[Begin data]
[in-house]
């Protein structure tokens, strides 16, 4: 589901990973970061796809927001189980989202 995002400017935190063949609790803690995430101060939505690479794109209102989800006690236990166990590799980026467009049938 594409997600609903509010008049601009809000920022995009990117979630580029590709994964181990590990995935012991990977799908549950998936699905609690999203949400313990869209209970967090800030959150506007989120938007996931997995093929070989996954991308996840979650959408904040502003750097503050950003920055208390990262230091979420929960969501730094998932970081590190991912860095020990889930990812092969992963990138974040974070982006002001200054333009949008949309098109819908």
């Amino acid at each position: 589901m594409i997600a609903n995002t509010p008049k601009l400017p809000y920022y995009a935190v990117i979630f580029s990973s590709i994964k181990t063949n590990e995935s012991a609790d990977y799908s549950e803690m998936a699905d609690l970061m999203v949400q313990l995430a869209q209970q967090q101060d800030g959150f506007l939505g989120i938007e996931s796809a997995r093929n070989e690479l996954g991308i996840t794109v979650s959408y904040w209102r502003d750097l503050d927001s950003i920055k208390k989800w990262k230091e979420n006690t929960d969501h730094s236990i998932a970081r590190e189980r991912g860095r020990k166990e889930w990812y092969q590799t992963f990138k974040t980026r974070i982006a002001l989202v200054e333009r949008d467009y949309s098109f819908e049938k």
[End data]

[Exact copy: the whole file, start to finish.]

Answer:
[in-house]
């Protein structure tokens, strides 16, 4: 589901990973970061796809927001189980989202 995002400017935190063949609790803690995430101060939505690479794109209102989800006690236990166990590799980026467009049938 594409997600609903509010008049601009809000920022995009990117979630580029590709994964181990590990995935012991990977799908549950998936699905609690999203949400313990869209209970967090800030959150506007989120938007996931997995093929070989996954991308996840979650959408904040502003750097503050950003920055208390990262230091979420929960969501730094998932970081590190991912860095020990889930990812092969992963990138974040974070982006002001200054333009949008949309098109819908």
């Amino acid at each position: 589901m594409i997600a609903n995002t509010p008049k601009l400017p809000y920022y995009a935190v990117i979630f580029s990973s590709i994964k181990t063949n590990e995935s012991a609790d990977y799908s549950e803690m998936a699905d609690l970061m999203v949400q313990l995430a869209q209970q967090q101060d800030g959150f506007l939505g989120i938007e996931s796809a997995r093929n070989e690479l996954g991308i996840t794109v979650s959408y904040w209102r502003d750097l503050d927001s950003i920055k208390k989800w990262k230091e979420n006690t929960d969501h730094s236990i998932a970081r590190e189980r991912g860095r020990k166990e889930w990812y092969q590799t992963f990138k974040t980026r974070i982006a002001l989202v200054e333009r949008d467009y949309s098109f819908e049938k």